Academic journal article Sociological Viewpoints

War Powers, Guantanamo Bay, and the Japanese Internment Camp Cases

Academic journal article Sociological Viewpoints

War Powers, Guantanamo Bay, and the Japanese Internment Camp Cases

Article excerpt

Edited by

C. Plouffe, Jr. and Timothy O'Boyle

Kutztown University

It is important to understand that our whole society is held together not only by a shared set of values, the values of liberty and equality, the kinds of things that are the staple of Fourth of July oratory, but also by our diversity. It is that diversity that makes this country so great, because it is only through that diversity and working together and learning about each other's different values and perspectives and backgrounds, that we really appreciate what this country stands for.

I have moved a long way from my conservative republican background and upbringing. I've been called a lot of things. I've even been called a socialist: imagine that, calling somebody a socialist. I went through a number of experiences even before I went to law school at the advanced age of thirty five and then became very active in civil rights and civil liberties litigation. It helped shape me into the kind of person I am today, the things that are important to me, the values that I try to exemplify and work toward.

I became active literally from the time I went to a small college in Ohio, called Antioch College. Antioch is a great school, was a great school, unfortunately it ran into serious budget problems, not having a state support or private endowment, it actually closed down this past July, which is a very sad thing. Antioch was founded in the 1850's by abolitionists in Yellow Springs, Ohio, a little town in south central Ohio, surrounded by thousands of miles of corn fields. Yellow Springs is this little town that had been a stop on the Underground Railroad before the Civil War and the first President of Antioch was a man named Horace Mann. Horace Mann is most remembered as the founder of American public education. He had been the Director of Education in the State of Massachusetts, the first state that established a real system of public schools. But Horace Mann did more than that, he was a firm abolitionist himself and a lawyer. He became a member of Congress in the early 1850's and after two terms in Congress he became absolutely frustrated by the gag order that had been imposed on Congress by the southern members that made it an offense, you could be expelled from Congress, if you even mentioned the word slavery on the floor of the House of Representatives or even worse attack the institution of slavery. So Mann resigned from Congress to become President of Antioch College.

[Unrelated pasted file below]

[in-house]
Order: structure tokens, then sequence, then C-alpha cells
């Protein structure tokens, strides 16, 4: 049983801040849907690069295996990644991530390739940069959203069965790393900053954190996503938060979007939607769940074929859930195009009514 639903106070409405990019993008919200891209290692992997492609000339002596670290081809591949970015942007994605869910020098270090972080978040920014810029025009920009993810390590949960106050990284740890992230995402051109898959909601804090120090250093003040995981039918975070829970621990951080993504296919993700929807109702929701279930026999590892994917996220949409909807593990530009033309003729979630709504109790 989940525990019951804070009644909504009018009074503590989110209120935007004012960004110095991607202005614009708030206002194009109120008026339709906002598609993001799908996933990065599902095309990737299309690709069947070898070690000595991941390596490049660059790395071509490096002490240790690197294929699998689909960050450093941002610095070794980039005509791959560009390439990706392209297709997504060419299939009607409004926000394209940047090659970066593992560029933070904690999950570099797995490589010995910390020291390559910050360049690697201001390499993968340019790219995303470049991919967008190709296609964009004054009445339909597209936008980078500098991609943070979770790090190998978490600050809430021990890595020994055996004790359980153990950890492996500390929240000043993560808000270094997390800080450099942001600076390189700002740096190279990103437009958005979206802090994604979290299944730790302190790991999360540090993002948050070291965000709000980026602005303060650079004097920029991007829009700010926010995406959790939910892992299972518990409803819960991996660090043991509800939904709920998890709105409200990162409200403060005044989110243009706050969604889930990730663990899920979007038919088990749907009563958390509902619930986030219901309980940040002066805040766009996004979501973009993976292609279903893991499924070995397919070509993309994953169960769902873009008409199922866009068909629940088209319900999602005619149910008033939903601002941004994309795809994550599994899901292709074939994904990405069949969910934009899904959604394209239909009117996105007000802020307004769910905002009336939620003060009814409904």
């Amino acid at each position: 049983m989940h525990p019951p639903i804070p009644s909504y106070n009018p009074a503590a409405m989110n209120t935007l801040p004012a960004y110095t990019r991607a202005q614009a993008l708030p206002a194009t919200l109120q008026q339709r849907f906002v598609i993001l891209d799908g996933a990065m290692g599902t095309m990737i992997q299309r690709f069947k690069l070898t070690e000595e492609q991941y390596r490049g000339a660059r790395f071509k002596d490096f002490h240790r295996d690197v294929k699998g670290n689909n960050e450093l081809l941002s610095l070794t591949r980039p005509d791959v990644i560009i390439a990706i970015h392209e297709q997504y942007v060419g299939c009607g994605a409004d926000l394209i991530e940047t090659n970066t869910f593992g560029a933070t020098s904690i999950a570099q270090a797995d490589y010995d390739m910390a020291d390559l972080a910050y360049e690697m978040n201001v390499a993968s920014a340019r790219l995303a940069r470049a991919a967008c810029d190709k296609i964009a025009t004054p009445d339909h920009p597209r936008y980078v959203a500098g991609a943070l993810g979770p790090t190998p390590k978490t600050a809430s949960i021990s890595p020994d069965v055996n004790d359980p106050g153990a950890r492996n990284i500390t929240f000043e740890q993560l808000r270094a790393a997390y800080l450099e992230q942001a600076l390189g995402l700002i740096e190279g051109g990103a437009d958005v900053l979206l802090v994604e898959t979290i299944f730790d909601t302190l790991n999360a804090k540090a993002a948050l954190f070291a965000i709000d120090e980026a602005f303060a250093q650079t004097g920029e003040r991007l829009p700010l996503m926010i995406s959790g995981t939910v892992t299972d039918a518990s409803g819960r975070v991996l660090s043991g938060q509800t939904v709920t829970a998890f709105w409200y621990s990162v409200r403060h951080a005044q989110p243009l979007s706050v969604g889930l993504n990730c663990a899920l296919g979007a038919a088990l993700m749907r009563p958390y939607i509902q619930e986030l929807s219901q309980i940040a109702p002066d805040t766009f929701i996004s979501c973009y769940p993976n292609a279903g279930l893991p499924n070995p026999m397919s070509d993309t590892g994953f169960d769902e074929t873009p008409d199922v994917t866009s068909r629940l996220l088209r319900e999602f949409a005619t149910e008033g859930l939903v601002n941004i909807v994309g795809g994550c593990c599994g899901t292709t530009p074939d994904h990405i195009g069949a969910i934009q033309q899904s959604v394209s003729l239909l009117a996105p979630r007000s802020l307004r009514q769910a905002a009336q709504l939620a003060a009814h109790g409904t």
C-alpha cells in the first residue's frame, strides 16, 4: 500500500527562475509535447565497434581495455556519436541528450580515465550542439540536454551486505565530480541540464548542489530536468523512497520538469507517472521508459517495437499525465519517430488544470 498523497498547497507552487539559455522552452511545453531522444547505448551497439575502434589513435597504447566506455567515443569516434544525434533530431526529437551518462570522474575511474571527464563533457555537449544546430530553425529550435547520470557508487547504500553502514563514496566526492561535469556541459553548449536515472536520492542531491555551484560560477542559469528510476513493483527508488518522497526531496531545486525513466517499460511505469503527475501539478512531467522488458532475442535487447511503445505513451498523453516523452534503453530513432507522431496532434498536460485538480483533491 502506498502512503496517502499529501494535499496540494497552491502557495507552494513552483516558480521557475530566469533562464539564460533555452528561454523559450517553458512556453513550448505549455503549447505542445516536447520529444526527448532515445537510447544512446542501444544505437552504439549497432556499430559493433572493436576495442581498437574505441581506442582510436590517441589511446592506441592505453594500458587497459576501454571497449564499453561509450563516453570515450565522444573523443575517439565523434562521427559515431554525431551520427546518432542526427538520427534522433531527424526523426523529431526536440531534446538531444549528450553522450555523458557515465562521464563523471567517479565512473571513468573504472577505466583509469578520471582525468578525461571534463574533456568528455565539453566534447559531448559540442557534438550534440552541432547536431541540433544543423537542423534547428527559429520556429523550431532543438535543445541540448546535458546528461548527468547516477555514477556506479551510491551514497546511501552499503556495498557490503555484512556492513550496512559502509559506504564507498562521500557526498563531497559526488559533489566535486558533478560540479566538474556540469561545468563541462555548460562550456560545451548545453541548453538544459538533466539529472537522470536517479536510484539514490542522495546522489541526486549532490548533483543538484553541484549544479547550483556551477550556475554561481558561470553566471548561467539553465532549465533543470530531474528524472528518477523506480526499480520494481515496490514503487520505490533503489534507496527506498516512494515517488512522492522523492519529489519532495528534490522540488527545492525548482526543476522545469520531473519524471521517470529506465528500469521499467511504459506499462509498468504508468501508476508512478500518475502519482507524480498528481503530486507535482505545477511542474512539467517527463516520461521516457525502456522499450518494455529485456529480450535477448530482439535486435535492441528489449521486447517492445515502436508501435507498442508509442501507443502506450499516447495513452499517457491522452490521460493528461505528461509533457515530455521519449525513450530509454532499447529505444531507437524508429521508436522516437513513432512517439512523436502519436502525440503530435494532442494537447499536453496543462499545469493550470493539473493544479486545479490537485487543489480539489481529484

The first day I was at Antioch I went in front of what was our main building and there was about a fifteen foot granite monolith on the front lawn of the college. I went over to look at it and around the base of the monolith were inscribed words from the last graduation address that Horace Mann gave to the students of Antioch in 1858. In that address he said be ashamed to die until you have won some victory for humanity. That really became my guiding motto in everything I did. Try to do something that will help those that need help. And in the time that I went to Antioch and grew up, the people that really needed help the most were people that suffered from the sin and the shame of segregation in the country and apartheid, and I became active from the very beginning of the civil rights movement, a student's group called SNCC - Student Nonviolent Coordinating Committee, the people who started the sit-ins in Febuary,1960, the freedom rides that followed, and voter registration drives where quite a few people killed and beaten. That had a profound impact on me, going to jail during sit-in demonstrations in the south and even in the north as a matter of fact. I then became involved in the anti-war movement when Vietnam became a real conflict. I think it's only fair to let you know that most of what I'm going to say tonight comes out of that perspective. I decided that I could not in good conscience serve in the military of a country that still practiced racial segregation, that was willing to invade other countries to carry out American foreign policies. …

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